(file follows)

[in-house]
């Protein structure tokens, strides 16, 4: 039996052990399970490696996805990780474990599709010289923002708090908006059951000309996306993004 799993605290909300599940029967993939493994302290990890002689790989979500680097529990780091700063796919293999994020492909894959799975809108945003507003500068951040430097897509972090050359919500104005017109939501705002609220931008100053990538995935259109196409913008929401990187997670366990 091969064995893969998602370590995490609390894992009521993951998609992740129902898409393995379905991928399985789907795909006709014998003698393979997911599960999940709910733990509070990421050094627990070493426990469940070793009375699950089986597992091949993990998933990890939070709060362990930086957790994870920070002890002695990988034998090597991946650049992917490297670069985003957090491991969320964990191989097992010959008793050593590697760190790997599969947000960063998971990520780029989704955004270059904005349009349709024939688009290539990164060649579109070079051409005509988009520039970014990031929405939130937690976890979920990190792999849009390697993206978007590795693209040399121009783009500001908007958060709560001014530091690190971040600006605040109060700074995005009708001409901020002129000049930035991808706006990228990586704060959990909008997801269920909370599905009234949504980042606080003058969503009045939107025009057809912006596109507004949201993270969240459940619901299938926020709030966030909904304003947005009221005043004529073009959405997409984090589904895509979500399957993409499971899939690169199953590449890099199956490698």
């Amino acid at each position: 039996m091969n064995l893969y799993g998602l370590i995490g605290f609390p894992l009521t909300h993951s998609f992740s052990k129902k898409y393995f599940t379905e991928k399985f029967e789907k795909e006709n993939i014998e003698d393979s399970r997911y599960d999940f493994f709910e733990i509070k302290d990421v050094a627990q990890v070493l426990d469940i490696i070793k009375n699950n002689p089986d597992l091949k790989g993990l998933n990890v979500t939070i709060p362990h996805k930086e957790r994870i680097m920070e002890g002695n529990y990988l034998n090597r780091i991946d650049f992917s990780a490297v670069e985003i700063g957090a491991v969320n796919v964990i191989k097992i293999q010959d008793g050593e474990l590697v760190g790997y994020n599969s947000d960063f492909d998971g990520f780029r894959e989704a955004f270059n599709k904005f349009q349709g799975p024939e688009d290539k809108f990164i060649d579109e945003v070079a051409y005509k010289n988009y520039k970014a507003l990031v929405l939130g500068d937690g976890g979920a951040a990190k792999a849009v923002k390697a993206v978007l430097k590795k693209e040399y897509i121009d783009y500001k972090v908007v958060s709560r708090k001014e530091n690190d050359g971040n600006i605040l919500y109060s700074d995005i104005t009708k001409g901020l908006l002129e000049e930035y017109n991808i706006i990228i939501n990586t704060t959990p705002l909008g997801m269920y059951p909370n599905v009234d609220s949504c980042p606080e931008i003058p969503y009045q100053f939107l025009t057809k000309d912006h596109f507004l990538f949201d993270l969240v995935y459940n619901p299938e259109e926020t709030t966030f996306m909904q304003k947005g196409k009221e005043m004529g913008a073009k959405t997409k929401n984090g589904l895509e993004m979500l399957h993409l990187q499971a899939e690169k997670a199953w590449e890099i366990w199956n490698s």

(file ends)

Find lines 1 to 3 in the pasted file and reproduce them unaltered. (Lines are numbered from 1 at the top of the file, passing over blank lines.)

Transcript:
[in-house]
């Protein structure tokens, strides 16, 4: 039996052990399970490696996805990780474990599709010289923002708090908006059951000309996306993004 799993605290909300599940029967993939493994302290990890002689790989979500680097529990780091700063796919293999994020492909894959799975809108945003507003500068951040430097897509972090050359919500104005017109939501705002609220931008100053990538995935259109196409913008929401990187997670366990 091969064995893969998602370590995490609390894992009521993951998609992740129902898409393995379905991928399985789907795909006709014998003698393979997911599960999940709910733990509070990421050094627990070493426990469940070793009375699950089986597992091949993990998933990890939070709060362990930086957790994870920070002890002695990988034998090597991946650049992917490297670069985003957090491991969320964990191989097992010959008793050593590697760190790997599969947000960063998971990520780029989704955004270059904005349009349709024939688009290539990164060649579109070079051409005509988009520039970014990031929405939130937690976890979920990190792999849009390697993206978007590795693209040399121009783009500001908007958060709560001014530091690190971040600006605040109060700074995005009708001409901020002129000049930035991808706006990228990586704060959990909008997801269920909370599905009234949504980042606080003058969503009045939107025009057809912006596109507004949201993270969240459940619901299938926020709030966030909904304003947005009221005043004529073009959405997409984090589904895509979500399957993409499971899939690169199953590449890099199956490698």
């Amino acid at each position: 039996m091969n064995l893969y799993g998602l370590i995490g605290f609390p894992l009521t909300h993951s998609f992740s052990k129902k898409y393995f599940t379905e991928k399985f029967e789907k795909e006709n993939i014998e003698d393979s399970r997911y599960d999940f493994f709910e733990i509070k302290d990421v050094a627990q990890v070493l426990d469940i490696i070793k009375n699950n002689p089986d597992l091949k790989g993990l998933n990890v979500t939070i709060p362990h996805k930086e957790r994870i680097m920070e002890g002695n529990y990988l034998n090597r780091i991946d650049f992917s990780a490297v670069e985003i700063g957090a491991v969320n796919v964990i191989k097992i293999q010959d008793g050593e474990l590697v760190g790997y994020n599969s947000d960063f492909d998971g990520f780029r894959e989704a955004f270059n599709k904005f349009q349709g799975p024939e688009d290539k809108f990164i060649d579109e945003v070079a051409y005509k010289n988009y520039k970014a507003l990031v929405l939130g500068d937690g976890g979920a951040a990190k792999a849009v923002k390697a993206v978007l430097k590795k693209e040399y897509i121009d783009y500001k972090v908007v958060s709560r708090k001014e530091n690190d050359g971040n600006i605040l919500y109060s700074d995005i104005t009708k001409g901020l908006l002129e000049e930035y017109n991808i706006i990228i939501n990586t704060t959990p705002l909008g997801m269920y059951p909370n599905v009234d609220s949504c980042p606080e931008i003058p969503y009045q100053f939107l025009t057809k000309d912006h596109f507004l990538f949201d993270l969240v995935y459940n619901p299938e259109e926020t709030t966030f996306m909904q304003k947005g196409k009221e005043m004529g913008a073009k959405t997409k929401n984090g589904l895509e993004m979500l399957h993409l990187q499971a899939e690169k997670a199953w590449e890099i366990w199956n490698s």